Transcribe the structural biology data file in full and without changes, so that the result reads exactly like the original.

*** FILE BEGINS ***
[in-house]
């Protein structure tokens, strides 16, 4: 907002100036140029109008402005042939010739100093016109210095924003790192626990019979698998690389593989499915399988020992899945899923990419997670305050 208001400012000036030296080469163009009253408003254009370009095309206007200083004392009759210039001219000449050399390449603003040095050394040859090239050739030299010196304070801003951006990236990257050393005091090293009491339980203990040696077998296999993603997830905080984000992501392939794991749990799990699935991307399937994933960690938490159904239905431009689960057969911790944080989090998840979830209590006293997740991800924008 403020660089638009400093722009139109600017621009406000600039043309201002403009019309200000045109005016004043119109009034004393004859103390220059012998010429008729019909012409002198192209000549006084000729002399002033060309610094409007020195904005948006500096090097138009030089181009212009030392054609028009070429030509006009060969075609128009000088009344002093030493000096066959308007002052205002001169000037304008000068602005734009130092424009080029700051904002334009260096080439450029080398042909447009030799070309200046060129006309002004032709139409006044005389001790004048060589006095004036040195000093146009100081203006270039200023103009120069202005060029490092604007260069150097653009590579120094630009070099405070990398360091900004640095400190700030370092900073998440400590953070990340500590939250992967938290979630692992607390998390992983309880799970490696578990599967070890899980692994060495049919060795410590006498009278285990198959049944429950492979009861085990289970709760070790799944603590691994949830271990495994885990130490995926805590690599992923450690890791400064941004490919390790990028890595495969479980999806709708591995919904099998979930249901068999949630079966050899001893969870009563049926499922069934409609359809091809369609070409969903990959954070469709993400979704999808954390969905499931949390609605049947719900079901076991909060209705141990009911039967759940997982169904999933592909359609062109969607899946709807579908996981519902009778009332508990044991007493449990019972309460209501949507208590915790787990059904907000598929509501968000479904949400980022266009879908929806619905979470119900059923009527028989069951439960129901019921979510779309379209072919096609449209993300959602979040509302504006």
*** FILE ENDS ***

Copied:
[in-house]
């Protein structure tokens, strides 16, 4: 907002100036140029109008402005042939010739100093016109210095924003790192626990019979698998690389593989499915399988020992899945899923990419997670305050 208001400012000036030296080469163009009253408003254009370009095309206007200083004392009759210039001219000449050399390449603003040095050394040859090239050739030299010196304070801003951006990236990257050393005091090293009491339980203990040696077998296999993603997830905080984000992501392939794991749990799990699935991307399937994933960690938490159904239905431009689960057969911790944080989090998840979830209590006293997740991800924008 403020660089638009400093722009139109600017621009406000600039043309201002403009019309200000045109005016004043119109009034004393004859103390220059012998010429008729019909012409002198192209000549006084000729002399002033060309610094409007020195904005948006500096090097138009030089181009212009030392054609028009070429030509006009060969075609128009000088009344002093030493000096066959308007002052205002001169000037304008000068602005734009130092424009080029700051904002334009260096080439450029080398042909447009030799070309200046060129006309002004032709139409006044005389001790004048060589006095004036040195000093146009100081203006270039200023103009120069202005060029490092604007260069150097653009590579120094630009070099405070990398360091900004640095400190700030370092900073998440400590953070990340500590939250992967938290979630692992607390998390992983309880799970490696578990599967070890899980692994060495049919060795410590006498009278285990198959049944429950492979009861085990289970709760070790799944603590691994949830271990495994885990130490995926805590690599992923450690890791400064941004490919390790990028890595495969479980999806709708591995919904099998979930249901068999949630079966050899001893969870009563049926499922069934409609359809091809369609070409969903990959954070469709993400979704999808954390969905499931949390609605049947719900079901076991909060209705141990009911039967759940997982169904999933592909359609062109969607899946709807579908996981519902009778009332508990044991007493449990019972309460209501949507208590915790787990059904907000598929509501968000479904949400980022266009879908929806619905979470119900059923009527028989069951439960129901019921979510779309379209072919096609449209993300959602979040509302504006």